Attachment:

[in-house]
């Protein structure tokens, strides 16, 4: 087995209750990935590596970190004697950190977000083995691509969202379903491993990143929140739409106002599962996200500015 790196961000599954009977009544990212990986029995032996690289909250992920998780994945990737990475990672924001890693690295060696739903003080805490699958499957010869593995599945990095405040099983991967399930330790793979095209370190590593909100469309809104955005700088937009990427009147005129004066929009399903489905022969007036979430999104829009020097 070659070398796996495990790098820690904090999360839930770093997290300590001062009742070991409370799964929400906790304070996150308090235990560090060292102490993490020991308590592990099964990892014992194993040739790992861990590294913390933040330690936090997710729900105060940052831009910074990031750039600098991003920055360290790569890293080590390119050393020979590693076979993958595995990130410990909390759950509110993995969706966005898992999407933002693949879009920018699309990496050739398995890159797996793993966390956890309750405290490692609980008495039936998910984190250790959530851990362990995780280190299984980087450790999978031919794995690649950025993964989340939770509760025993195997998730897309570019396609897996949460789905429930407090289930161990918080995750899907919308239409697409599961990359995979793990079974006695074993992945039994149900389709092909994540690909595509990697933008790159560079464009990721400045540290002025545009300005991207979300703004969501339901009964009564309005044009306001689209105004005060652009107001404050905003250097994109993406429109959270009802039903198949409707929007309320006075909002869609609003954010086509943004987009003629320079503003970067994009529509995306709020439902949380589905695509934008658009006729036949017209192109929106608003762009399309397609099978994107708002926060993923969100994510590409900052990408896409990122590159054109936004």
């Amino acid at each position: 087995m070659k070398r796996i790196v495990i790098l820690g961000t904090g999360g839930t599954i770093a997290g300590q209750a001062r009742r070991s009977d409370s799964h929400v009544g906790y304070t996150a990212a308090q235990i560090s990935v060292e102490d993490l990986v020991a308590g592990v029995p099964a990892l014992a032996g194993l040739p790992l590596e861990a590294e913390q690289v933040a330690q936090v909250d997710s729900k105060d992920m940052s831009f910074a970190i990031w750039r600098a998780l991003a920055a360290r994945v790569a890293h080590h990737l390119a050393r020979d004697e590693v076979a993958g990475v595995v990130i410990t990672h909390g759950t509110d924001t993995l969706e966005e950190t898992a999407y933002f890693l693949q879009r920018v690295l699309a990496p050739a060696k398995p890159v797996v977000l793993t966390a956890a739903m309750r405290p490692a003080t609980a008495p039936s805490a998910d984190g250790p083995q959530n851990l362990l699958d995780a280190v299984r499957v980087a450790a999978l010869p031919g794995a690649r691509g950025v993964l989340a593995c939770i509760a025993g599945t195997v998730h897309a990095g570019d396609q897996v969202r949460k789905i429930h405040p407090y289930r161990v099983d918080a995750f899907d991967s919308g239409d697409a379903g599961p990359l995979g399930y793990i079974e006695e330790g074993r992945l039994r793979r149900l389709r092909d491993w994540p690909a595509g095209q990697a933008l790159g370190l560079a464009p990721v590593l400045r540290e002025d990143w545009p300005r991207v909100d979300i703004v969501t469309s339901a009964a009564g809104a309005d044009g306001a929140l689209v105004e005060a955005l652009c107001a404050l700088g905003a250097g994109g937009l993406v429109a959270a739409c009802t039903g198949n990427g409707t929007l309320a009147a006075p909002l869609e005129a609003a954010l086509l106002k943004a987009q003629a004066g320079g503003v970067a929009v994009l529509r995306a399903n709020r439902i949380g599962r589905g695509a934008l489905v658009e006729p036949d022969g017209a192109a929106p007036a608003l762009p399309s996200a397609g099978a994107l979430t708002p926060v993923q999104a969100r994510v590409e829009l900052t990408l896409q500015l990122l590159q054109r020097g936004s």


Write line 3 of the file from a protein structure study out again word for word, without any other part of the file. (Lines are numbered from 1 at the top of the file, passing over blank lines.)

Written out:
């Amino acid at each position: 087995m070659k070398r796996i790196v495990i790098l820690g961000t904090g999360g839930t599954i770093a997290g300590q209750a001062r009742r070991s009977d409370s799964h929400v009544g906790y304070t996150a990212a308090q235990i560090s990935v060292e102490d993490l990986v020991a308590g592990v029995p099964a990892l014992a032996g194993l040739p790992l590596e861990a590294e913390q690289v933040a330690q936090v909250d997710s729900k105060d992920m940052s831009f910074a970190i990031w750039r600098a998780l991003a920055a360290r994945v790569a890293h080590h990737l390119a050393r020979d004697e590693v076979a993958g990475v595995v990130i410990t990672h909390g759950t509110d924001t993995l969706e966005e950190t898992a999407y933002f890693l693949q879009r920018v690295l699309a990496p050739a060696k398995p890159v797996v977000l793993t966390a956890a739903m309750r405290p490692a003080t609980a008495p039936s805490a998910d984190g250790p083995q959530n851990l362990l699958d995780a280190v299984r499957v980087a450790a999978l010869p031919g794995a690649r691509g950025v993964l989340a593995c939770i509760a025993g599945t195997v998730h897309a990095g570019d396609q897996v969202r949460k789905i429930h405040p407090y289930r161990v099983d918080a995750f899907d991967s919308g239409d697409a379903g599961p990359l995979g399930y793990i079974e006695e330790g074993r992945l039994r793979r149900l389709r092909d491993w994540p690909a595509g095209q990697a933008l790159g370190l560079a464009p990721v590593l400045r540290e002025d990143w545009p300005r991207v909100d979300i703004v969501t469309s339901a009964a009564g809104a309005d044009g306001a929140l689209v105004e005060a955005l652009c107001a404050l700088g905003a250097g994109g937009l993406v429109a959270a739409c009802t039903g198949n990427g409707t929007l309320a009147a006075p909002l869609e005129a609003a954010l086509l106002k943004a987009q003629a004066g320079g503003v970067a929009v994009l529509r995306a399903n709020r439902i949380g599962r589905g695509a934008l489905v658009e006729p036949d022969g017209a192109a929106p007036a608003l762009p399309s996200a397609g099978a994107l979430t708002p926060v993923q999104a969100r994510v590409e829009l900052t990408l896409q500015l990122l590159q054109r020097g936004s």